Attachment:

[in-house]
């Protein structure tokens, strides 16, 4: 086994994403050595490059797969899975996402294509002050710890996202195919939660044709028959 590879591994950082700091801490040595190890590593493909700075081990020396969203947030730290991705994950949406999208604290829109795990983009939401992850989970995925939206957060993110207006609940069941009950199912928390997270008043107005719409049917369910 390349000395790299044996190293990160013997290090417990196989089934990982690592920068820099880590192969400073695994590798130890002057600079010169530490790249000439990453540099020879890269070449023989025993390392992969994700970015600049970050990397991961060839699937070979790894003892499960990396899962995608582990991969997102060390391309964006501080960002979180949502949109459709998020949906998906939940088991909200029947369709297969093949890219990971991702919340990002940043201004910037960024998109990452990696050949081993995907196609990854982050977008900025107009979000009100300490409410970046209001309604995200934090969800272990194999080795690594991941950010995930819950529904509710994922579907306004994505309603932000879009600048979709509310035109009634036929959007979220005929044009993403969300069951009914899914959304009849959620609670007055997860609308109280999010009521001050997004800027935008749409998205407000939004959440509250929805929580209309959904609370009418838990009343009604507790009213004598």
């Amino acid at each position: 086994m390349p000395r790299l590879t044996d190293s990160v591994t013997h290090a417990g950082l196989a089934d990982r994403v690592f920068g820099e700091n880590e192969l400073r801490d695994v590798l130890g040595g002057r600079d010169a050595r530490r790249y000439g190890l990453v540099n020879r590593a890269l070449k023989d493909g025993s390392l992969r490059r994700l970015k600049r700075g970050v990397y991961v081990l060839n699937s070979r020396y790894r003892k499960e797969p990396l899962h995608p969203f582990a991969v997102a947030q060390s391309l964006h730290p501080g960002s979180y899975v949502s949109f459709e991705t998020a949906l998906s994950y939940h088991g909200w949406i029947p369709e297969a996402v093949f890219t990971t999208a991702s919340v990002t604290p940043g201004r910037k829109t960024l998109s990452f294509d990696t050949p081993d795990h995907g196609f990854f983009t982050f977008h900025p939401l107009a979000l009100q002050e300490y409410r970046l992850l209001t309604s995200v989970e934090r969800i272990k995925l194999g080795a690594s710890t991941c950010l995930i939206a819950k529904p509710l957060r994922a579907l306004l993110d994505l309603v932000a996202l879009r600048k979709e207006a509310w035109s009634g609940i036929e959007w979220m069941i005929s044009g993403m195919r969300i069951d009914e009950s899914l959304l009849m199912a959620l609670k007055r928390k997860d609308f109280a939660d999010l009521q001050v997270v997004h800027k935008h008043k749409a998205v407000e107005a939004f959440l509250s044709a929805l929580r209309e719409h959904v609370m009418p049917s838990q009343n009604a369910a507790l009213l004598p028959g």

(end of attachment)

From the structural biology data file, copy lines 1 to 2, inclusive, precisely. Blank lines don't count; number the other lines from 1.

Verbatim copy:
[in-house]
């Protein structure tokens, strides 16, 4: 086994994403050595490059797969899975996402294509002050710890996202195919939660044709028959 590879591994950082700091801490040595190890590593493909700075081990020396969203947030730290991705994950949406999208604290829109795990983009939401992850989970995925939206957060993110207006609940069941009950199912928390997270008043107005719409049917369910 390349000395790299044996190293990160013997290090417990196989089934990982690592920068820099880590192969400073695994590798130890002057600079010169530490790249000439990453540099020879890269070449023989025993390392992969994700970015600049970050990397991961060839699937070979790894003892499960990396899962995608582990991969997102060390391309964006501080960002979180949502949109459709998020949906998906939940088991909200029947369709297969093949890219990971991702919340990002940043201004910037960024998109990452990696050949081993995907196609990854982050977008900025107009979000009100300490409410970046209001309604995200934090969800272990194999080795690594991941950010995930819950529904509710994922579907306004994505309603932000879009600048979709509310035109009634036929959007979220005929044009993403969300069951009914899914959304009849959620609670007055997860609308109280999010009521001050997004800027935008749409998205407000939004959440509250929805929580209309959904609370009418838990009343009604507790009213004598």